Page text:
Attachment & Separation Issues in Adoptees

infant image by Mykola Velychko from

Adoption is a lifelong issue for all parties involved, but the greatest issues befall the adoptee. Adoptive families have the responsibility to address any questions the adoptee poses and to assist them in dealing with the feelings that arise given the circumstances. The level of support directly contributes to the severity of the attachment and separation issues felt by adoptees. Such issues often stem from feelings of grief and loss and directly correlate to proper development of self-esteem and trust. Coping with these issues may require professional advice.

Grief & Loss

Adoption is often viewed as an event that fixes a problem, not a problem in itself. According to, adoptees, whether they remember it or not, have suffered an enormous loss. Often, the grief is harder to deal with because the adoptee does not know for whom they are grieving. If the adoptee is surrounded with a loving family, grief may lead to shame and fear that they appear ungrateful for all that their adopted family has done. Feelings of loss that continue into adulthood can impact how the adoptee responds to social situations.


Adoptees often suffer from low self-esteem brought on by feelings of inadequacy. The Child Welfare Information Gateway attributes such feelings to the belief that the cause of their adoption was because something was inherently wrong with them, even as an infant. If there is no contact with the birth family and their genetic history is unknown identity issues may develop, especially in teenagers, causing low self-esteem that spills over into adulthood, affecting relationships and personal satisfaction.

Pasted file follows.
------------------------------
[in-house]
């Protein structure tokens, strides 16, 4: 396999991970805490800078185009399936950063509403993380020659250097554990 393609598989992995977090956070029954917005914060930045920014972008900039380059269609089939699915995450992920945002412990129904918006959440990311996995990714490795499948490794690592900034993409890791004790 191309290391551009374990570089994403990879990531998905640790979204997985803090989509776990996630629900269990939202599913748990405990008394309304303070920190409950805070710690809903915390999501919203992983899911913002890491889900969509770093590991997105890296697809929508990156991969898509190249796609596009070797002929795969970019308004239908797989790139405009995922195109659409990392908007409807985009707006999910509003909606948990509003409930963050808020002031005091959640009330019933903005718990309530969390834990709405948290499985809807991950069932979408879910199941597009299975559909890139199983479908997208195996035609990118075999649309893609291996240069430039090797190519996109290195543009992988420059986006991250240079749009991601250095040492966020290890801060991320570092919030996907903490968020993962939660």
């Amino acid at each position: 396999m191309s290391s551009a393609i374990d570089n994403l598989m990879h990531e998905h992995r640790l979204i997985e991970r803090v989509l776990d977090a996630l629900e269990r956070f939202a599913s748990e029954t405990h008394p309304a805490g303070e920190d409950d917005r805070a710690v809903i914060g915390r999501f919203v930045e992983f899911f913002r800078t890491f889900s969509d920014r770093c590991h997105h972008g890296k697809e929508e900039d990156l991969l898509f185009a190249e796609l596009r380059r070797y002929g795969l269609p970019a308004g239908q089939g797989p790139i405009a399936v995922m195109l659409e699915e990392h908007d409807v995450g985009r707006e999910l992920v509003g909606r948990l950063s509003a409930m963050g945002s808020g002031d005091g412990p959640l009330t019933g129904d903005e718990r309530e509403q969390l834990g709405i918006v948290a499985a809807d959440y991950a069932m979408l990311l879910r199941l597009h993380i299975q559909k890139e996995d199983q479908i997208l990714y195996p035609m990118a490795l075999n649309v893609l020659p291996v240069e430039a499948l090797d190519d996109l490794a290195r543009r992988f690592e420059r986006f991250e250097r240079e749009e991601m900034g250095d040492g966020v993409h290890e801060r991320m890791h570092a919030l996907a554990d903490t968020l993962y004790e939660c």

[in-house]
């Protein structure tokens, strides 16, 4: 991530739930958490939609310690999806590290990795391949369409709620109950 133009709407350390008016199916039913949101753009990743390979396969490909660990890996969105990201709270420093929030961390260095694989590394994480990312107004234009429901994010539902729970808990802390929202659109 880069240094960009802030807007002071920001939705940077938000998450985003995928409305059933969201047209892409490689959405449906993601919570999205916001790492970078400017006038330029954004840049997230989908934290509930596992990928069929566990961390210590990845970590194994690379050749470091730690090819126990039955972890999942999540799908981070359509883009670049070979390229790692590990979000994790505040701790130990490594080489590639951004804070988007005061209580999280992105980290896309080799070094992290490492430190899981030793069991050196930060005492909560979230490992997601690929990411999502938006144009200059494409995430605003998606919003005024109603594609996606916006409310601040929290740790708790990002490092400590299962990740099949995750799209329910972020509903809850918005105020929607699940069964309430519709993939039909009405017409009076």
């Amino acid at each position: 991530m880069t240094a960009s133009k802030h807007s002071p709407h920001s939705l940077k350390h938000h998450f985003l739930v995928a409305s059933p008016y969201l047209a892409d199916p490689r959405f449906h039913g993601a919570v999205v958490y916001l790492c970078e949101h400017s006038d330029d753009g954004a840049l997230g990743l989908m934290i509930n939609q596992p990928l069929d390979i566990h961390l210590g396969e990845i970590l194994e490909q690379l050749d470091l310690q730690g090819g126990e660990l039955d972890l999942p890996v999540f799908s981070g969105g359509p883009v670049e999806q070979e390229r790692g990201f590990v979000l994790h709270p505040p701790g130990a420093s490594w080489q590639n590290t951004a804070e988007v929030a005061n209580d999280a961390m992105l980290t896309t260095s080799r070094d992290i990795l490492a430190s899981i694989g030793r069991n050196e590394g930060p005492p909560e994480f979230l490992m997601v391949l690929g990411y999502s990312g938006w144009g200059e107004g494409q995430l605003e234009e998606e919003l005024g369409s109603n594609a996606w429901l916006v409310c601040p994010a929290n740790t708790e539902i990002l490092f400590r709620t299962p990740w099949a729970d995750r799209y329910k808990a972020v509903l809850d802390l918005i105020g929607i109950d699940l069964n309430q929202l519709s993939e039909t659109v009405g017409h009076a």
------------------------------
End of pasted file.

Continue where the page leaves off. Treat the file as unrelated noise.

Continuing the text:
Adoptees may feel that since they were chosen by their adoptive family that they must be perfect to show their appreciation. In her essay, "Adoption: Trauma that Lasts a Lifetime," Vicki Rummig, an adoptee, compares this chosen status with that of Jesus or Superman. When the adoptee inevitably fails to obtain perfection, self-esteem may suffer. Adoptees who feel that they have failed their adoptive parents may respond by engaging in increasingly negative behaviors like drugs, violence and unsafe sex. Subconsciously, this behavior may be a test of the level of commitment of the adoptive family where the adoptee sees whether he can push them away.


Lack of trust will affect all aspects of life. Adoptees may have trouble maintaining intimate relationships with lovers, friends and their children. The fear of abandonment, whether it happened at infancy or in memory, is inherent in adoption: the birth parents chose to leave the job of raising their child to someone else. Adoptees often fear that others who they become close to will eventually leave. The late Dr. Marshall Schechter, a former psychiatrist at the University of Pennsylvania and recognized authority on adoption, explained that loss is more obvious to adoptees; it is always in the back of their minds. This fear is often self-fulfilling because it can lead to the adoptee sabotaging all intimate relationships as a means to protect them from what they view as inevitable loss.